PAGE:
Science Museum of Minnesota dives deep within Earth’s climate history with Ancient Caves Omnitheater film

Documentary makes world public premiere at William L. McKnight-3M Omnitheater March 6
February 14, 2020
Media Contacts

Karilyn Robinson, Marketing & PR Specialist, (651) 221-9412 

Saint Paul, Minn. – This spring, visitors to the Science Museum of Minnesota’s William L. McKnight-3M Omnitheater will experience the thrill of scientific discovery in places few will ever venture with the public world premiere of Ancient Caves on Friday, March 6, 2020 at 7 p.m.

Ancient Caves combines cutting edge science and bold exploration, shown as only the Omnitheater can with its 90-foot-domed screen, IMAX digital laser projection system, heart-pounding audio and crisp, colorful images. The film features paleoclimatologist Dr. Gina Moseley, who specializes in analyzing the chemical signatures in stalagmites for evidence of historical climate change. Because the drip waters were once connected with the atmosphere and Earth’s surface, information about temperature, moisture, and vegetation are locked into the cave deposits, creating an untold record of climate change for the cave’s region.

“Dr. Moseley’s research takes viewers into some of the most breathtaking caves around the world,” Mike Day, Ancient Caves executive producer at the Science Museum of Minnesota, said. “Viewers will be pulled into the center of the action so they’ll feel as if they’re swimming through the labyrinthine passages along with the cave diving team to hidden places that even IMAX cameras have never gone before.”

A local connection comes from Dr. Larry Edwards, an isotope geochemist at the University of Minnesota, who is analyzing the core samples collected by Dr. Moseley. Dr. Edwards has developed a technique that can help us glean information about climatic changes from hundreds of thousands of years in the past from these samples.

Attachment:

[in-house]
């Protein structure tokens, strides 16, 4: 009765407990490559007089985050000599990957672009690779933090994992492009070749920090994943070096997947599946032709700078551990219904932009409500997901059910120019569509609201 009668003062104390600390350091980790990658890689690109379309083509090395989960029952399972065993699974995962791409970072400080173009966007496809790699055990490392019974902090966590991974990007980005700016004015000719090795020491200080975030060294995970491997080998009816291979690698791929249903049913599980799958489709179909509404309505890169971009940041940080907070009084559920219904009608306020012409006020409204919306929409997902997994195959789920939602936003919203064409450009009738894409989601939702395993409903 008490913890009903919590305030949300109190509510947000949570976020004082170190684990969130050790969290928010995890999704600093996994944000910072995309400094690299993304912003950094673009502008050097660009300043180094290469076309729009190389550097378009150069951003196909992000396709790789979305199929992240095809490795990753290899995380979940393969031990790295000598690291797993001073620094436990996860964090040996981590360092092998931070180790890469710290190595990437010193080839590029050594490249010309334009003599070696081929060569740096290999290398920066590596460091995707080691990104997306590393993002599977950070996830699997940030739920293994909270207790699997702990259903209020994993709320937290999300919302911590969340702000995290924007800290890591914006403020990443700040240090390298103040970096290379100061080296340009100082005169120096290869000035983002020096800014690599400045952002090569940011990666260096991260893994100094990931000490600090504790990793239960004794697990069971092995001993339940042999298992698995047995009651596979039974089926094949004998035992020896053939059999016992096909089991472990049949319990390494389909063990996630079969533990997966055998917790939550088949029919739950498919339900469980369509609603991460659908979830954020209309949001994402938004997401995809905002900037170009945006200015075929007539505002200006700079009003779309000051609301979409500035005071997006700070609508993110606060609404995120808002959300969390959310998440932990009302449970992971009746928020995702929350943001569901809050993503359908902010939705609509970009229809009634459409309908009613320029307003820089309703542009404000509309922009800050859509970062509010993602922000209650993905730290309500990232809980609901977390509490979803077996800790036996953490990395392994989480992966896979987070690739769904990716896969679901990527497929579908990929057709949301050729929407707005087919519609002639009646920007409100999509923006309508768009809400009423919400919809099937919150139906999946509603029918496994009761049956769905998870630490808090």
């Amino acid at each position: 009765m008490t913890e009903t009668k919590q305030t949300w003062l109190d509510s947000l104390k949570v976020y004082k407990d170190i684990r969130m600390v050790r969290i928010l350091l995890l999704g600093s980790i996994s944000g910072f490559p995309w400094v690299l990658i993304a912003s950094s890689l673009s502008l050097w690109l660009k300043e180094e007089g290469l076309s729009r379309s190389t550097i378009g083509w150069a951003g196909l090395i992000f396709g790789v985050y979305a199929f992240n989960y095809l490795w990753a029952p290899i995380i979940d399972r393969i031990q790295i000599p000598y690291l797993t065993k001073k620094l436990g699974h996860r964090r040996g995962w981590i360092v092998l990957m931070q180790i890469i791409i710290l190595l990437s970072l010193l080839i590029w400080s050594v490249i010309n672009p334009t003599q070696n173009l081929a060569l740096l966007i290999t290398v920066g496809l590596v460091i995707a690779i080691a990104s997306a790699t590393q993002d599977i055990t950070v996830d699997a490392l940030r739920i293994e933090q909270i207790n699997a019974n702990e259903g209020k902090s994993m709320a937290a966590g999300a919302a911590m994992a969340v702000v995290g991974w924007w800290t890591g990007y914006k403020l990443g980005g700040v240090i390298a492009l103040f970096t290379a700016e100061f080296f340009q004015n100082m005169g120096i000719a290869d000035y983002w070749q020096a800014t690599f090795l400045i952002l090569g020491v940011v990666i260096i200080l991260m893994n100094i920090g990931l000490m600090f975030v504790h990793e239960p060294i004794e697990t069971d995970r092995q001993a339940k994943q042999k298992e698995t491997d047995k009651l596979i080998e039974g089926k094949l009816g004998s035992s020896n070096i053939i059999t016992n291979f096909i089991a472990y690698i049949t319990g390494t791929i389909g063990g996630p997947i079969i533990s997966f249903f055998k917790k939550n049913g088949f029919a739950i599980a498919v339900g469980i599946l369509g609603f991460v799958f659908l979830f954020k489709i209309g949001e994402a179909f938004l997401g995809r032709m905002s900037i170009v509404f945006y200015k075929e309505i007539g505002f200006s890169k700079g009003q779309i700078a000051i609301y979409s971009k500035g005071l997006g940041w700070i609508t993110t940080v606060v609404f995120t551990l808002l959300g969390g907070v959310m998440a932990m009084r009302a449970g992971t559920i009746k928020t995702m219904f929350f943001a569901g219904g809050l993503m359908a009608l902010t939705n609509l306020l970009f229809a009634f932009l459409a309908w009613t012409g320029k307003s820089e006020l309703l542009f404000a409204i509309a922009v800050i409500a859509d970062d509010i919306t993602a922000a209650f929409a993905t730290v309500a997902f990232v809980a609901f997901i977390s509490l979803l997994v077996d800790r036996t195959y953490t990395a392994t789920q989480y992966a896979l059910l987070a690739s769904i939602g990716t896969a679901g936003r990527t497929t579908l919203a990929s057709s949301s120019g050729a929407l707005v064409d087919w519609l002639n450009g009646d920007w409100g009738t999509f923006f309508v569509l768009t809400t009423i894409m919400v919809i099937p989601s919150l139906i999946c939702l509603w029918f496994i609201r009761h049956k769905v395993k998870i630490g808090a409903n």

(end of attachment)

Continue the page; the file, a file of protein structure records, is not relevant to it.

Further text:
Ancient Caves is a Science Museum of Minnesota original production, in conjunction with the Giant Dome Theater Consortium and Oceanic Research Group Films, presented by MacGillivray Freeman Films. Narrated by popular actor Bryan Cranston and featuring the music of the Prague Philharmonic Orchestra, the film debuts in theaters nationwide on March 13, 2020, but Science Museum visitors will get the first look at this compelling view of our planet’s changing climate starting March 6.

The Science Museum of Minnesota has a 113-year history of bringing science learning to life through hands-on exhibits, giant-screen films, and unparalleled educational opportunities that reach people in Minnesota and around the nation each year. For museum information, call (651) 221-9444 or visit


A preview for media will run at 9 a.m. on March 3. Featured scientist Dr. Gina Mosley will be in attendance and available for Q&A after the film. Media access will also be granted at a VIP screening March 4 at 6:30 p.m. Contact Karilyn Robinson to arrange access.

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